As a mother to two young daughters, Beauty Mama  blogger Michele Brown has had to come to terms with her ideas about beauty and self-esteem. A former beauty editor, she now finds herself second-guessing some of the practices that she used to consider rote. While she still considers herself a beauty junkie, she sees products and practices through new eyes now. Here, she confronts her daughter's inquisitive mind about beauty.
I was applying foundation the other day when Julia asked me this question, her eyes wide, tracking the dramatic swirling and buffing required to achieve a flawless finish of Bare Minerals.
We were sitting together at the kitchen counter, my mission control. I am defined at this kitchen counter: I prepare meals here, I take conference calls here, I do a wicked smoky eye here. I believe Julia thinks whatever I do here is pretty vital.
While I was blending and concealing, Julia was building a house out of Legos next to me. I mentally fumbled through possible responses as the question hung in the air. "Why do I wear makeup, honey? Because I look like a tired hag without it," wanted to roll off my tongue, but I held it back. "Because I prefer a stronger brow  on my face," though honest, was probably not the way to go, either. "OK . . . because once, when a boyfriend saw me without makeup, he asked 'Where'd your face go?'" Definitely not the way to go.
The truth? I thank god for makeup. I love it and cherish it the way other girls love jewelry. I love to wear it, shop for it, try it on. I love how it dresses up jeans and a t-shirt. I love it strong and I appreciate it subtle. And I love the way it can totally and absolutely transform my face. (For example, with artful shading and shimmer, I can fake higher cheekbones.)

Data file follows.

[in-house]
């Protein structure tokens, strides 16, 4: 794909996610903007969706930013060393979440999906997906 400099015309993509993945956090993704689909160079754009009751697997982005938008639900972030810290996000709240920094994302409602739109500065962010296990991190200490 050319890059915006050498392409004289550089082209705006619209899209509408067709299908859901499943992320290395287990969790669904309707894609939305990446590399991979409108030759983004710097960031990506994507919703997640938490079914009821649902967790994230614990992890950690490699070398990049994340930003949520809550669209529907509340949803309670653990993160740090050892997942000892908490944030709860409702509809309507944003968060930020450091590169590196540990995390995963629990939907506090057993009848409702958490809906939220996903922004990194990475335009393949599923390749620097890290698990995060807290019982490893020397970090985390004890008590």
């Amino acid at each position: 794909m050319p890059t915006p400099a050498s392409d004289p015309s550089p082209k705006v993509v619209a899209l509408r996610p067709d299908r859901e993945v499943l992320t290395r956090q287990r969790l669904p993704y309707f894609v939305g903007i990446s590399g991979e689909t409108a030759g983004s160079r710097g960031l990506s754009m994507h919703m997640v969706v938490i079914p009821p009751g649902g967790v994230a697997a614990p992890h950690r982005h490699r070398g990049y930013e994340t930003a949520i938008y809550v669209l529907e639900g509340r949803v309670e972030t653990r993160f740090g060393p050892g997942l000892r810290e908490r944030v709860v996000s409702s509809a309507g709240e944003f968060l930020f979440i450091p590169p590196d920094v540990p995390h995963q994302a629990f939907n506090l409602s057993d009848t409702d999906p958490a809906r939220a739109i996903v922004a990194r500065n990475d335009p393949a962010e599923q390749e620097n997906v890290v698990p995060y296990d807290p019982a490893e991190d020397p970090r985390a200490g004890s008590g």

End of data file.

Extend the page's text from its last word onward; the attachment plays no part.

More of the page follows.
But I kind of don't love how I "need" it. I need it to feel pretty most of the time. I need it to walk out the door and feel confident. I need at least a little of it to, literally, face the world. I am fully aware of my dependence on cosmetics. But I'm also evolved enough to know that my confidence shouldn't be perched on a Tom Ford  eye shadow palette. Even a limited edition one. And it isn't — I swear.
I don't want Julia to need it. I look at her creamy, perfect little-girl skin and actually cringe at the thought of makeup sitting on it. I honestly think I'd be thrilled if she grew up not caring to wear it. At the moment, my girl really has no interest in makeup. She'd rather paint at her easel with my lip gloss than wear it on her cherubic little pout.
Why do I wear makeup? Julia's age is too tender to be really honest. So I ducked and diverted an answer that day at the kitchen counter. Julia's Lego staircase was so remarkable, the conversation just naturally segued into my suddenly second favorite subject: architecture.
Not my proudest mommy moment, but I don't have the answer yet.